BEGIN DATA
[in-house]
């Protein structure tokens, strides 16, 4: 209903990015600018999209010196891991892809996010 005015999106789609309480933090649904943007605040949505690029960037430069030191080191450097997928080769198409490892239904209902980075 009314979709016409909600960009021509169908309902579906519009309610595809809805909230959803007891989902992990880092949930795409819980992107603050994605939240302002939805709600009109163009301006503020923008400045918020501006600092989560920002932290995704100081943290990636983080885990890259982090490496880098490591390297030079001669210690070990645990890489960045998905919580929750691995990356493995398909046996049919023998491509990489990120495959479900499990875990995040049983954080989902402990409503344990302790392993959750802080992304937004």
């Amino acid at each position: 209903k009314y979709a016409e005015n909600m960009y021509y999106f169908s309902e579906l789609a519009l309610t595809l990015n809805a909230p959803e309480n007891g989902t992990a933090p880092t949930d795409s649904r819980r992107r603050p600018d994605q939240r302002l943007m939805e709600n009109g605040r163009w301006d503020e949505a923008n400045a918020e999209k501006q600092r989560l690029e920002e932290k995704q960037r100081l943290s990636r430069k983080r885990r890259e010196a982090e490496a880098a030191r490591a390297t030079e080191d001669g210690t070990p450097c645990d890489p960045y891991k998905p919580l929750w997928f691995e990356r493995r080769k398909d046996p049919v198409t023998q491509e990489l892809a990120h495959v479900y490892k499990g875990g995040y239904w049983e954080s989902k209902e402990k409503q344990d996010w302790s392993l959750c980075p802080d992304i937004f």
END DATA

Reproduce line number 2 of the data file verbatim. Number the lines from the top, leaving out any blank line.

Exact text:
């Protein structure tokens, strides 16, 4: 209903990015600018999209010196891991892809996010 005015999106789609309480933090649904943007605040949505690029960037430069030191080191450097997928080769198409490892239904209902980075 009314979709016409909600960009021509169908309902579906519009309610595809809805909230959803007891989902992990880092949930795409819980992107603050994605939240302002939805709600009109163009301006503020923008400045918020501006600092989560920002932290995704100081943290990636983080885990890259982090490496880098490591390297030079001669210690070990645990890489960045998905919580929750691995990356493995398909046996049919023998491509990489990120495959479900499990875990995040049983954080989902402990409503344990302790392993959750802080992304937004």